House Passes Legislation to Combat Substance Abuse Epidemic

Representative Wayne A. Matewsky (D-Everett) joined colleagues in the House of Representatives to pass legislation that increases access to treatment for individuals confronting substance addiction and takes significant steps to combat the current epidemic.

The bill seeks to set patients on a path to sustainable recovery by both increasing access to care and improving the standard of care. Under this legislation, all insurance plans in the Commonwealth willcover acute treatment services, clinical stabilization and medical detox for at least ten days, and patients will have access to treatment without having to obtain prior authorization first. Additionally, licensed drug and alcohol counselors will be added to the list of specialists covered to allow these providers to bill insurers for their services.

Matewsky explained that “substance abuse is no longer an issue of the inner cities only it is prevalent in all cities and towns in the Commonwealth. We cannot turn a blind eye to that fact that we as a population are ethically and morally required to impede substance abuse. Foremost the economics of addiction for individuals and families have far reaching implications, and costs to the Commonwealth.Presently without a comprehensive and formulated plan we will only continue to increase economic cost to the tax payers. The passage of this legislation provides impacted individuals with the opportunity to obtain treatment and counseling in their path to recovery and in the long term will stabilize economic costs to the Commonwealth”.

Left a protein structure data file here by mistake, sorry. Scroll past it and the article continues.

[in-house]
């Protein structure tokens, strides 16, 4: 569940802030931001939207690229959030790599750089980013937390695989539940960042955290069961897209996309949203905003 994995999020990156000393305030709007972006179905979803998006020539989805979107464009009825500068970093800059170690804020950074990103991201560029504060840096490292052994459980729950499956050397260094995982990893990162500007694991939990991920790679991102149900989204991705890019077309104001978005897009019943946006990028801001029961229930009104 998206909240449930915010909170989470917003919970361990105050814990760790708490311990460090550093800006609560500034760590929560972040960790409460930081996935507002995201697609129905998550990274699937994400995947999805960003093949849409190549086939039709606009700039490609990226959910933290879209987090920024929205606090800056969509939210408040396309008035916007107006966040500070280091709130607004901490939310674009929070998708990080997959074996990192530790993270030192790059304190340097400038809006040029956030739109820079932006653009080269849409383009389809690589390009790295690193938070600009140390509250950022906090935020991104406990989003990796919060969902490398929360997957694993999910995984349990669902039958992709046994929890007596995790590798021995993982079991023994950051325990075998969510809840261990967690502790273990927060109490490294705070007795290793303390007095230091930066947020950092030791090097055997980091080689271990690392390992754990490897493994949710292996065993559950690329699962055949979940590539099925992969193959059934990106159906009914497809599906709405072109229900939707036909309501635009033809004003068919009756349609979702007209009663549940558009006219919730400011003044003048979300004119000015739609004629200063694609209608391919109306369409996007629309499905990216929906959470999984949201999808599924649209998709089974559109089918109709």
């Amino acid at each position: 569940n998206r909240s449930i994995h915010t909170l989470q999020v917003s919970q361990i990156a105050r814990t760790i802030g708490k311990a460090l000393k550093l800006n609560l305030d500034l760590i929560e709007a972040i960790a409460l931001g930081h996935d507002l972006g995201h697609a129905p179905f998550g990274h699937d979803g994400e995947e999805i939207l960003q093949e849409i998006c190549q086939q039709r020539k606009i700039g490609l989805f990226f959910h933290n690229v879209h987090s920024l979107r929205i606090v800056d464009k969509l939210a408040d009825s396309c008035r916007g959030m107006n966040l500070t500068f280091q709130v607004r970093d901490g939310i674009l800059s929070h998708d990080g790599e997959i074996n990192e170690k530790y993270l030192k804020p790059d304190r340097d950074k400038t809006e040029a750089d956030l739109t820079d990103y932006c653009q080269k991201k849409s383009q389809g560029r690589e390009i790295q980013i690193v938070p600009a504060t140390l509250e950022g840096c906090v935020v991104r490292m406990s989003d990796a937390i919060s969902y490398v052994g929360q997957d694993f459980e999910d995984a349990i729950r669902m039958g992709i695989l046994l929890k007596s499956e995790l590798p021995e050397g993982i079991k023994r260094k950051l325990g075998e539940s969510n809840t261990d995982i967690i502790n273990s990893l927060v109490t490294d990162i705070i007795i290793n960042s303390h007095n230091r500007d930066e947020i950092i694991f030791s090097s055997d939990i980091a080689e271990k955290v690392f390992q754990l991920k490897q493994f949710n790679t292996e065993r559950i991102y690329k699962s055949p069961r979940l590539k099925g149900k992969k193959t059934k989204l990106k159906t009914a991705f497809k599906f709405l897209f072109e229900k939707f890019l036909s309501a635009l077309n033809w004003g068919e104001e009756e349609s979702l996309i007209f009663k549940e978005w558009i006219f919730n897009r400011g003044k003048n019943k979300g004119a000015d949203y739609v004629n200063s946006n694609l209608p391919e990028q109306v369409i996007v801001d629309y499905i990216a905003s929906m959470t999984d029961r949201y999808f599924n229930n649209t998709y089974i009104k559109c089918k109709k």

“Under the leadership of Speaker Robert A. DeLeo, the House prioritized consideration of this bill to address a recent alarming rise in substance abuse incidents,” said Representative Brian S. Dempsey (D – Haverhill), chair of the House Committee on Ways and Means. “We implement standards to ensure quality of care for those in treatment and we empower the Drug Formulary Commission and the Department of Public Health to determine if substances pose a heightened risk to our Commonwealth. Our bill takes important steps not only to provide comprehensive support and recovery services, but to protect the public health before incidents occur. ”

The legislation expands on efforts taken by the House last year by allowing for the emergency scheduling of substances by the Commissioner of the Department of Public Health (DPH).  DPH will now have the authority to temporarily categorize a substance as “schedule I’ on an emergency basis to avoid imminent hazard to public safety or preserve public health. Additionally, this bill authorizes DPH compile a list of prescription drug drop boxes and other safe locations where people will be able to dispose of excess prescription drugs.

“This legislation is the first step in quelling the rise in substance addiction that is devastatingthe lives of people across the Commonwealth,” House Speaker Robert A. DeLeo said. “The bill provides the foundation for sustainable improvement by increasing access to care and changing the way we monitor and respond to unprecedented public health crises like the one we’re currently confronting.”

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